Travelogue: Concepts in Barcelona

This week our growing team pulled away from Slack to do something we hadn’t before: meet in person.

The immediate recognition and smiles were amazing. There’s comfort seeing someone you so highly respect in their true form — more laid back, laughing, kind… and taller than in our team calls. (Admittedly a row of heads.)

We met in Barcelona and cozied up in a couple of narrow apartments with enough room to gather our chairs around the open shutters and enjoy the view of the city. We chatted team vision, app strengths and weaknesses, and next steps. We have some excellent goals up our sleeves filled with innovation, excitement and hard work.

Of course, with such perfect sun and breezes on the coast of Spain, you can’t stay inside all day. We thought we’d share with you some of our most memorable moments and impressions of Barcelona.

Literally around the corner from our apartments rose La Sagrada Familia, a massive basilica in the making that transports you into a fairy tale.

Basílica i Temple Expiatori de la Sagrada Família.
Details in sunlight. Acció de Gràcies means Thanksgiving.

Begun one hundred and thirty-five years ago, this building remains under construction until 2026. It’s an artist’s dream and an engineer’s nightmare — how do you support these intricately carved, organic, concrete shapes against the wear of time?

The building is truly captivating — I itched for my pencil but when I tried to draw it, there was so much of the building I could only fathom it in pieces. Perhaps that’s what the visionary architect Gaudi meant to bestow upon its visitors — a sense of the complexity of the Omniscient One.

The shops, street-art and architecture of the Gothic Quarter.

Atmosphere in these arched stone alleyways with shops.
Ancient stone vs. modern art.

Part of the original center of Barcelona — back when the city’s reach extended only to the line a cannonball could reach from its defenses, the Gothic Quarter has become a texture-rich place to wander. The street-art and renovated interiors add a personal signature of lives now in the middle of a city of deep origin.

The light-hearted Barcelona Aquarium housed penguins, sharks, and four lovable octopi, one in particular who specialized in interior design.

Humboldt penguins from Santtu’s mobile travel journal.
Did you know octopi were this strong? That’s a BIG rock.

We took a visit to the rolling green hills and forceful winds round the Circuit de Catalunya, and photographed the fastest vehicles on earth out for Formula One’s pre-season testing. McLaren has a challenge in front of them this season.

Top to bottom: Mercedes — Valteri Bottas; McLaren — Stoffel Vandoorne; Ferrari — Sebastien Vettel. Photographs captured mid-run by Dave on a Nikon D200.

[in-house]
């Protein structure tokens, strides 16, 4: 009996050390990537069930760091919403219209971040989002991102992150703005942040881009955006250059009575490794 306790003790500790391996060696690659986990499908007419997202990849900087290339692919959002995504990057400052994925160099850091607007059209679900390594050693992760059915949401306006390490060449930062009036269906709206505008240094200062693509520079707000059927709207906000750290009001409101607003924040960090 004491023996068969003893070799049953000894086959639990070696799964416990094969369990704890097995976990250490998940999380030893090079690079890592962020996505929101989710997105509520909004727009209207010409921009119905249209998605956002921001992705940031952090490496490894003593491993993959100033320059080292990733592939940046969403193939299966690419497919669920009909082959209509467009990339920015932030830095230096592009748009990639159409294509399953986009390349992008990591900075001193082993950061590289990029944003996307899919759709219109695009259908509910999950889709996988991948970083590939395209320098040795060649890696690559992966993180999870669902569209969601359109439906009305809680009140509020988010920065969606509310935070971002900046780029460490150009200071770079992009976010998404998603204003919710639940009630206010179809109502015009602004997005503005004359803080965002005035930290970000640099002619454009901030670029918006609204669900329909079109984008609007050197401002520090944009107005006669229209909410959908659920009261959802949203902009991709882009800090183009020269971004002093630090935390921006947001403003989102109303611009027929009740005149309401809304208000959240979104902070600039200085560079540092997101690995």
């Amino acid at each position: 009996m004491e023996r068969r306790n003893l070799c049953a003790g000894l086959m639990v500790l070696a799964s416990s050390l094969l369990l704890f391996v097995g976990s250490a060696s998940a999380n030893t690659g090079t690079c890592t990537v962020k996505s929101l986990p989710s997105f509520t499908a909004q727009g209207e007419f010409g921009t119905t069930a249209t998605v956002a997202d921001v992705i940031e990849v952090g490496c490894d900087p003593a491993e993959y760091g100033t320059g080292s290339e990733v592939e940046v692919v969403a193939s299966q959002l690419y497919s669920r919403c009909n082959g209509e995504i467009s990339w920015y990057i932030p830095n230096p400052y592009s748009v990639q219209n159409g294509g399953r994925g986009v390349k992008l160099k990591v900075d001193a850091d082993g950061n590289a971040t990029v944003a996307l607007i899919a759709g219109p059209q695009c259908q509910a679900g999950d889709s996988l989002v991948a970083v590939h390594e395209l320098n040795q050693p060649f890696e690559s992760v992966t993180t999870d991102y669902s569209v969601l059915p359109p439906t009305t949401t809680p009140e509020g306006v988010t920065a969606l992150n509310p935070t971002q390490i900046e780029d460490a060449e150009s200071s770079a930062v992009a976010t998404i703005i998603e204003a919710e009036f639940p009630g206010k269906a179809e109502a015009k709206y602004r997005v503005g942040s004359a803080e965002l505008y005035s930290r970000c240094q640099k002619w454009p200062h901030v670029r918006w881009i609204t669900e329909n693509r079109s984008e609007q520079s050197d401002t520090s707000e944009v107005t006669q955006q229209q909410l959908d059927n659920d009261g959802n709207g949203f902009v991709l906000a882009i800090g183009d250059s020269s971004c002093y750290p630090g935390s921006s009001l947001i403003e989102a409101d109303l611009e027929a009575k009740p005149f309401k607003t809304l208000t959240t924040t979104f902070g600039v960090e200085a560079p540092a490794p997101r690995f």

Speed captured by Ben.
From Lasse’s shiny sketchbook.

And we were lucky enough to be there to attend the now historical FC Barcelona vs. Paris Saint Germain Champions League game. Crowded and tense with impulsive yelling and flag-waving…

Mid-game moment by Valentin.

… then cheering with the entire city at the tremendous Barcelona victory.

Barcelona conquered 6:1. This is the penalty that kept them in the game and led to their unbelievable win. Slo-mo by Ben.

We took an architectural tour considering the future of Barcelona. Quite a lot of urban development is happening in many parts of the city, and the questions the city and its architects must tackle are, how do you bridge the old with the new? How do you align your ancient heritage with the services you provide now, and head toward the vision of what you want to become? Juggling diverse voices, existing physical constraints and budgets, can you mesh the latest energy efficient technologies with your roots and grow into a center of vision and innovation?

Industrial style with energy-efficient systems.
Integration. They use mirrors on their buildings to reflect the old architecture.
Again, reflections. This is the new structure above Els Encants Vells flea market.

Big design questions. Very big.

And pulling back to city roots, from the top of the historic Montjuïc Castle, the view of the Mediterranean…

Port de Barcelona.

… and the vista of Barcelona.

Across the Parc de Montjuic, you can see the cupola of the Museu Nacional d’Art de Catalunya.

Recommendation? High. Barcelona is well-worth the visit… or the stay. I admit we were tempted by some exquisite seaside real estate, but that will have to come another year. We have lots coming round this year!


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Photographs provided by the Concepts team at TopHatch.
Written by Erica Christensen.